Which Joe gave his name to ‘sloppy joes’? We look at five interesting sandwiches and their lexical origins.
A nurse who is qualified to treat certain medical conditions without the direct supervision of a doctor.
- ‘I am a nurse practitioner by training, and the field of hospice and palliative care is my métier.’
- ‘Patients are more satisfied with care from a nurse practitioner than from a doctor, with no difference in health outcomes’
- ‘Ask your doctor or nurse practitioner if you want to quit.’
- ‘As a doctor and nurse practitioner we respect Dr Jersmann for his courage in bringing this issue to the forefront.’
- ‘A nurse practitioner performs the preoperative history and physical examination.’
- ‘Will a physician or a nurse practitioner see my child routinely?’
- ‘We already have a number of nurses that have undertaken an intensive nurse practitioner training programme to do this work.’
- ‘Patients have come to accept seeing a nurse practitioner in place of a physician for routine checkups and office visits.’
- ‘Your doctor or nurse practitioner can order these products for you from a compounding pharmacy in your local area.’
- ‘There will be room for nine GPs, three practice nurses, a nurse practitioner, specialist GP services, GP training facilities and the integration of nursing teams.’
- ‘The device also has a pleasant voice telling you that the nurse practitioner is ready for you.’
- ‘Each practice employed a nurse who had completed a one or two year nurse practitioner training programme at diploma, BSc, or MSc level.’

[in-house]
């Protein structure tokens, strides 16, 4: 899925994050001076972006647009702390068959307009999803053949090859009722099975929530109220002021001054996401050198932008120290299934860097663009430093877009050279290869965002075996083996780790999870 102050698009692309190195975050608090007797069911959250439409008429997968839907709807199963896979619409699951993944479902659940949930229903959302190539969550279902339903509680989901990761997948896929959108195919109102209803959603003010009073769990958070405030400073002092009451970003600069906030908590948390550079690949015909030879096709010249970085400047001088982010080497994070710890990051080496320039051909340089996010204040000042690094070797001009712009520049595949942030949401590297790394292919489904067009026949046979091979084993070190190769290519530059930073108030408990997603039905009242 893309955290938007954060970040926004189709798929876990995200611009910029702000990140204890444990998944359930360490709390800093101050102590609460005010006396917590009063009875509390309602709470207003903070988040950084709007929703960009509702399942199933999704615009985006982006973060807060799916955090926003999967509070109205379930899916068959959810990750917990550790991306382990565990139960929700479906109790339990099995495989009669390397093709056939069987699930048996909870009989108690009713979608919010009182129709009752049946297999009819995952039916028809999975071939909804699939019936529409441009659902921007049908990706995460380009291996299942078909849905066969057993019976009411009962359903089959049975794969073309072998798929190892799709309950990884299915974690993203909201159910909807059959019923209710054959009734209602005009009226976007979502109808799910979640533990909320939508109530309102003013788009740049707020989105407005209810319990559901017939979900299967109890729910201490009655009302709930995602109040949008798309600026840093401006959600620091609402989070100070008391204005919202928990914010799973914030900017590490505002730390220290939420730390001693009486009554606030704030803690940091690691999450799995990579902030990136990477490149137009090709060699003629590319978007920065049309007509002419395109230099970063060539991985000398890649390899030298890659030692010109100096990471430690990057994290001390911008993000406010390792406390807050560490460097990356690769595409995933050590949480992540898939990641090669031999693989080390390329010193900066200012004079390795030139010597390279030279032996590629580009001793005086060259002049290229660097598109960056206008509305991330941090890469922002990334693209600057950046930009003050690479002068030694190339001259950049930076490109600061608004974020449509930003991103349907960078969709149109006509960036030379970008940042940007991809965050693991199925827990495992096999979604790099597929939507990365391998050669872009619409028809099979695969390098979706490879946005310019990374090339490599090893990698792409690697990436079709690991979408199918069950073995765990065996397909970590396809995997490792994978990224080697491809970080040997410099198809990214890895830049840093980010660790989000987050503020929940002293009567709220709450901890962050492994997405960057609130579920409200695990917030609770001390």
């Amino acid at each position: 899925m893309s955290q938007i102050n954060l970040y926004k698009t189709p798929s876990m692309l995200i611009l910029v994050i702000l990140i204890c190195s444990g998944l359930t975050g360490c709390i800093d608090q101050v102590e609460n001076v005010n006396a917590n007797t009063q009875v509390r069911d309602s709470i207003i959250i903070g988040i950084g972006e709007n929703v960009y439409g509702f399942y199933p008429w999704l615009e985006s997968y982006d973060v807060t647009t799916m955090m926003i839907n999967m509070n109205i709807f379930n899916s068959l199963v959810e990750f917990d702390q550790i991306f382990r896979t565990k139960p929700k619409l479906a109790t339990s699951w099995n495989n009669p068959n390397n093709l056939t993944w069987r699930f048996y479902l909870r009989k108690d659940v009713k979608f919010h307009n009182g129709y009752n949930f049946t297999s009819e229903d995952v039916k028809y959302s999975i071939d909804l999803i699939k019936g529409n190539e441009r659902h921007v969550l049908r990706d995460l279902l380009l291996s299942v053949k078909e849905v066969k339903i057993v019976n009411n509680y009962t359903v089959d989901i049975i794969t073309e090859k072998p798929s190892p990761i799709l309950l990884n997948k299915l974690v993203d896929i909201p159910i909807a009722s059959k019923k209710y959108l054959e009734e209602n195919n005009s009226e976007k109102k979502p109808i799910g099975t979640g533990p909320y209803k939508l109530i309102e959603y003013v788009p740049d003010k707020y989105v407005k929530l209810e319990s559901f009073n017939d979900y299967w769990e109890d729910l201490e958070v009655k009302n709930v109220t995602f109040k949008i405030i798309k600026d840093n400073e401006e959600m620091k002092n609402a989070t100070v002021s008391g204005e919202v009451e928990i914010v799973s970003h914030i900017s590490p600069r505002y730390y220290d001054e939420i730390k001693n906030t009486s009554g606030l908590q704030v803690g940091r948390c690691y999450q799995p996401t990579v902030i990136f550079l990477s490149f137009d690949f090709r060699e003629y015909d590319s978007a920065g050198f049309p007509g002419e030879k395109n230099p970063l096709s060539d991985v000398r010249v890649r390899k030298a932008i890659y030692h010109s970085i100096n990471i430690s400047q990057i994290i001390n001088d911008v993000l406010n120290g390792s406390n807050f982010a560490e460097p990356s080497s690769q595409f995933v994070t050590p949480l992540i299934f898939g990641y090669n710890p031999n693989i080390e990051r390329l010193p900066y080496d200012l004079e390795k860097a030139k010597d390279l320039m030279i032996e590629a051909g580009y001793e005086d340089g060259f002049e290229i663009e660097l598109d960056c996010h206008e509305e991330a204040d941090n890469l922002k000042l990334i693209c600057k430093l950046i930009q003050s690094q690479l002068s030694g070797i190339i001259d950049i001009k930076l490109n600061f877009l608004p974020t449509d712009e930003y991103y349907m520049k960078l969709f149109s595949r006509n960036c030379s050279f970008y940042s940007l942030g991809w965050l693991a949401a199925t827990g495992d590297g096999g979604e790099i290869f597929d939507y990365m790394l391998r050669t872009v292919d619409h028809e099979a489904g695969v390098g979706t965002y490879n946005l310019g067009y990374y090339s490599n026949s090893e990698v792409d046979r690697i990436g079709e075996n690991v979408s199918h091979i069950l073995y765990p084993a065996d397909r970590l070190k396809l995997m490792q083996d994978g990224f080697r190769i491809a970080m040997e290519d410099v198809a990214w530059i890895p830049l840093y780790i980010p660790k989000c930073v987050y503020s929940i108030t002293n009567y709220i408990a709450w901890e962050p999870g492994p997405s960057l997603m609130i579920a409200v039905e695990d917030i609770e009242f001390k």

- ‘A pelvic exam is performed by a doctor or nurse practitioner.’
- ‘Ilkley nurse Julie Atkinson is a registrar undergoing training to be a nurse practitioner.’
- ‘He told me that I should think about becoming a nurse practitioner.’
- ‘In these small kiosks, shoppers can get advice and remedies for minor ailments from a nurse practitioner without having to make appointments or spend time in waiting rooms.’
- ‘What is the difference between a registered nurse, a clinical nurse specialist and a nurse practitioner?’
- ‘Of course, I've been here before, and I like my nurse practitioner.’
- ‘At university health centers, students are often screened and treated by a nurse practitioner or PA only.’
- ‘The nurse practitioner said that, had I not told her I was diabetic, she'd never have known it from the results.’
We take a look at several popular, though confusing, punctuation marks.
From Afghanistan to Zimbabwe, discover surprising and intriguing language facts from around the globe.
The definitions of ‘buddy’ and ‘bro’ in the OED have recently been revised. We explore their history and increase in popularity.